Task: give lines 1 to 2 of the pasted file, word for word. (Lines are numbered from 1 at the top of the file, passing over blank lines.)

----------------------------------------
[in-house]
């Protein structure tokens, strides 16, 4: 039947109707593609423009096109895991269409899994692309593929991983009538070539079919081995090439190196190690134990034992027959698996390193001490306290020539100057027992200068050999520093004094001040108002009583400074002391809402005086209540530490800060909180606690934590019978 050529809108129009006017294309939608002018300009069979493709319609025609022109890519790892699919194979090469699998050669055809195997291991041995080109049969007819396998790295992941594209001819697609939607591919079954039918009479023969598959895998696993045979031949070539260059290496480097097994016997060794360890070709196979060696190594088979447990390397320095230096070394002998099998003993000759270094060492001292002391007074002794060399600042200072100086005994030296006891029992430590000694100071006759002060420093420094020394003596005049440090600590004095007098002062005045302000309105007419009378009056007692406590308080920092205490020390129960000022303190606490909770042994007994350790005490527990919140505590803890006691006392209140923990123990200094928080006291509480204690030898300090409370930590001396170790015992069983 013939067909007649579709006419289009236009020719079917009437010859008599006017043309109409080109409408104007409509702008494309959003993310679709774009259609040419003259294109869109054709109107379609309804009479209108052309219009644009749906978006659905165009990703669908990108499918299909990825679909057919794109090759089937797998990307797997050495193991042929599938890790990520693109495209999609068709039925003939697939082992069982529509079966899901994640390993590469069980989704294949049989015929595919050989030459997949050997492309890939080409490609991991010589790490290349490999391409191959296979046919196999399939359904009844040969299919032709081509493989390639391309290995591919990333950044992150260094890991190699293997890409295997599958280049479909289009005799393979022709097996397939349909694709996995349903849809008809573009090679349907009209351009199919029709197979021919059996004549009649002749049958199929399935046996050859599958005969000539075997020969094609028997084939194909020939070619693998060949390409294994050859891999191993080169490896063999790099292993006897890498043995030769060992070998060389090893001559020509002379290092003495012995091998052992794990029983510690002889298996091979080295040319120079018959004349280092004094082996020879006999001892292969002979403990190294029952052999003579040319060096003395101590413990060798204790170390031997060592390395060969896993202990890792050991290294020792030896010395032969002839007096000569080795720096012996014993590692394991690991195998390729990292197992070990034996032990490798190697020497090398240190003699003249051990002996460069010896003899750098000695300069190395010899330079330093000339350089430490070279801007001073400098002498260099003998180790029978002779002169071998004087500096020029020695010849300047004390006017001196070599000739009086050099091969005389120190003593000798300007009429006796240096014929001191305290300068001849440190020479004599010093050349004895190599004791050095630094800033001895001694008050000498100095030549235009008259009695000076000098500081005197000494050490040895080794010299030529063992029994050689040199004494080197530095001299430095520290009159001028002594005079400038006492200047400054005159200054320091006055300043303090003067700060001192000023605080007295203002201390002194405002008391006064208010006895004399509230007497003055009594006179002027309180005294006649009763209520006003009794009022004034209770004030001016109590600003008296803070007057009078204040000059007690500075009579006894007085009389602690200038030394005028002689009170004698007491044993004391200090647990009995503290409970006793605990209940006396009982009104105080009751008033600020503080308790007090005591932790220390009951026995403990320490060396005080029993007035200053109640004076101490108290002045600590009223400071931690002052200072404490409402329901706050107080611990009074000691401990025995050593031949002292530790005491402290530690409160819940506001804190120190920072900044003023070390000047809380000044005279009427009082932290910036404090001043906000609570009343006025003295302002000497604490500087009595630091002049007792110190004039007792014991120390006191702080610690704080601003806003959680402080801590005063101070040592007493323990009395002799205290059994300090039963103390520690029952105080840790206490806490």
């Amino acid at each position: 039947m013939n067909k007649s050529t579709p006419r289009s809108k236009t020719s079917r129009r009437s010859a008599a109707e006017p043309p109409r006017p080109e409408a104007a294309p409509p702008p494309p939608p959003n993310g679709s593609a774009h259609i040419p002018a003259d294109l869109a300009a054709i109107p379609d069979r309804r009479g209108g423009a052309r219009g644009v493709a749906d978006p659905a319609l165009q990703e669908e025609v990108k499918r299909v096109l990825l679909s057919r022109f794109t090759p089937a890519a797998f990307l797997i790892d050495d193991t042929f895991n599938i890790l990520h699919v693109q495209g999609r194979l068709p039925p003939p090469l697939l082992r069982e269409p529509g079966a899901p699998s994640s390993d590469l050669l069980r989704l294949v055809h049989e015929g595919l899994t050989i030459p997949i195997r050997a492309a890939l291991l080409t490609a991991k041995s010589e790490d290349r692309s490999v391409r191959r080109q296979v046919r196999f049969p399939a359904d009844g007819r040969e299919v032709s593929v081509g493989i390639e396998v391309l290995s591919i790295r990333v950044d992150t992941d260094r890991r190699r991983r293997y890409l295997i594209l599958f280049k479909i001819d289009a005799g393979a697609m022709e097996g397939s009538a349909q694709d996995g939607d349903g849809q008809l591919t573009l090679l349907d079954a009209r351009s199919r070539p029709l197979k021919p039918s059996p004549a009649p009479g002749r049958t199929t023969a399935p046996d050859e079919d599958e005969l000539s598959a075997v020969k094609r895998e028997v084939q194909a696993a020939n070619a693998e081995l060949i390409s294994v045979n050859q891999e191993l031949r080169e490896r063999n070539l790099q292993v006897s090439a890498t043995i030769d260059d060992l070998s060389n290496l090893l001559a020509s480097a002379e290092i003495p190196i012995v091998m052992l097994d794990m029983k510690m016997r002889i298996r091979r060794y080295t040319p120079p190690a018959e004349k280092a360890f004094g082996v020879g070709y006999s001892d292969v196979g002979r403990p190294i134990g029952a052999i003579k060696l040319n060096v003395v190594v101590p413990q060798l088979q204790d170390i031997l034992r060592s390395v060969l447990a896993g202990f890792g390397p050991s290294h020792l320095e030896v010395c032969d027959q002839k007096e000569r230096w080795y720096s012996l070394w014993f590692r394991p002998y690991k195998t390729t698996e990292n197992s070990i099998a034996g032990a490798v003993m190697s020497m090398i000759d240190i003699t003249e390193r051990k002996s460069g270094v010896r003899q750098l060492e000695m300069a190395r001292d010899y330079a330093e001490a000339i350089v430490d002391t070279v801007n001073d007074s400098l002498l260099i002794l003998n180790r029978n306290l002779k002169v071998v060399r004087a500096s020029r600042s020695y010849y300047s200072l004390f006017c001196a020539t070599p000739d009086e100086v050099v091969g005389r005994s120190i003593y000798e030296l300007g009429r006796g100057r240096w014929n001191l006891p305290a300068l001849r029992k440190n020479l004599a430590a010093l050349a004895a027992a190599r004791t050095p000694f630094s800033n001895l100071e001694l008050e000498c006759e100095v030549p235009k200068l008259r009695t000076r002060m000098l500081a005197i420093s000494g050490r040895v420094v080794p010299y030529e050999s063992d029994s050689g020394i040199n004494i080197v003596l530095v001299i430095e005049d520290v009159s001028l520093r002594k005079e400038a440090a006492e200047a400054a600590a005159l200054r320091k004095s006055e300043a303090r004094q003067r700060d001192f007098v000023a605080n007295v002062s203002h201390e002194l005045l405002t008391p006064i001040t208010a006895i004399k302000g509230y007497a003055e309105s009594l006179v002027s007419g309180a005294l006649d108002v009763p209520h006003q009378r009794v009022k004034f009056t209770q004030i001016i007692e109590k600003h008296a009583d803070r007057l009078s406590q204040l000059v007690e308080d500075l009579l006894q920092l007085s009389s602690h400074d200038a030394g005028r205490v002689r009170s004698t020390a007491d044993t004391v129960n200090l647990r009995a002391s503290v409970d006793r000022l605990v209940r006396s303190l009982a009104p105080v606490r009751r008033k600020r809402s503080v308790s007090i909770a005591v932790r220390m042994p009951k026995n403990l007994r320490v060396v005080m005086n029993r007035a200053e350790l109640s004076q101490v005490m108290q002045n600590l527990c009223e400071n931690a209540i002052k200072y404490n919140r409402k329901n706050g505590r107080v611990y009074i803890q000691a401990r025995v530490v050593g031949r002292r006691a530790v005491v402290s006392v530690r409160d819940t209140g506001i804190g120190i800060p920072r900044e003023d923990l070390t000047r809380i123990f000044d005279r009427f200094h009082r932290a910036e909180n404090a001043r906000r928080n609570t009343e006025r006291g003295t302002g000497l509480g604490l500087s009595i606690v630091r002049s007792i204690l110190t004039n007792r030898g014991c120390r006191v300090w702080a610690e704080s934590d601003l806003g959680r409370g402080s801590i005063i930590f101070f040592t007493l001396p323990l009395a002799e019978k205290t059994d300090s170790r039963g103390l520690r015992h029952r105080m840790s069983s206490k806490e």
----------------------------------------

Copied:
[in-house]
């Protein structure tokens, strides 16, 4: 039947109707593609423009096109895991269409899994692309593929991983009538070539079919081995090439190196190690134990034992027959698996390193001490306290020539100057027992200068050999520093004094001040108002009583400074002391809402005086209540530490800060909180606690934590019978 050529809108129009006017294309939608002018300009069979493709319609025609022109890519790892699919194979090469699998050669055809195997291991041995080109049969007819396998790295992941594209001819697609939607591919079954039918009479023969598959895998696993045979031949070539260059290496480097097994016997060794360890070709196979060696190594088979447990390397320095230096070394002998099998003993000759270094060492001292002391007074002794060399600042200072100086005994030296006891029992430590000694100071006759002060420093420094020394003596005049440090600590004095007098002062005045302000309105007419009378009056007692406590308080920092205490020390129960000022303190606490909770042994007994350790005490527990919140505590803890006691006392209140923990123990200094928080006291509480204690030898300090409370930590001396170790015992069983 013939067909007649579709006419289009236009020719079917009437010859008599006017043309109409080109409408104007409509702008494309959003993310679709774009259609040419003259294109869109054709109107379609309804009479209108052309219009644009749906978006659905165009990703669908990108499918299909990825679909057919794109090759089937797998990307797997050495193991042929599938890790990520693109495209999609068709039925003939697939082992069982529509079966899901994640390993590469069980989704294949049989015929595919050989030459997949050997492309890939080409490609991991010589790490290349490999391409191959296979046919196999399939359904009844040969299919032709081509493989390639391309290995591919990333950044992150260094890991190699293997890409295997599958280049479909289009005799393979022709097996397939349909694709996995349903849809008809573009090679349907009209351009199919029709197979021919059996004549009649002749049958199929399935046996050859599958005969000539075997020969094609028997084939194909020939070619693998060949390409294994050859891999191993080169490896063999790099292993006897890498043995030769060992070998060389090893001559020509002379290092003495012995091998052992794990029983510690002889298996091979080295040319120079018959004349280092004094082996020879006999001892292969002979403990190294029952052999003579040319060096003395101590413990060798204790170390031997060592390395060969896993202990890792050991290294020792030896010395032969002839007096000569080795720096012996014993590692394991690991195998390729990292197992070990034996032990490798190697020497090398240190003699003249051990002996460069010896003899750098000695300069190395010899330079330093000339350089430490070279801007001073400098002498260099003998180790029978002779002169071998004087500096020029020695010849300047004390006017001196070599000739009086050099091969005389120190003593000798300007009429006796240096014929001191305290300068001849440190020479004599010093050349004895190599004791050095630094800033001895001694008050000498100095030549235009008259009695000076000098500081005197000494050490040895080794010299030529063992029994050689040199004494080197530095001299430095520290009159001028002594005079400038006492200047400054005159200054320091006055300043303090003067700060001192000023605080007295203002201390002194405002008391006064208010006895004399509230007497003055009594006179002027309180005294006649009763209520006003009794009022004034209770004030001016109590600003008296803070007057009078204040000059007690500075009579006894007085009389602690200038030394005028002689009170004698007491044993004391200090647990009995503290409970006793605990209940006396009982009104105080009751008033600020503080308790007090005591932790220390009951026995403990320490060396005080029993007035200053109640004076101490108290002045600590009223400071931690002052200072404490409402329901706050107080611990009074000691401990025995050593031949002292530790005491402290530690409160819940506001804190120190920072900044003023070390000047809380000044005279009427009082932290910036404090001043906000609570009343006025003295302002000497604490500087009595630091002049007792110190004039007792014991120390006191702080610690704080601003806003959680402080801590005063101070040592007493323990009395002799205290059994300090039963103390520690029952105080840790206490806490």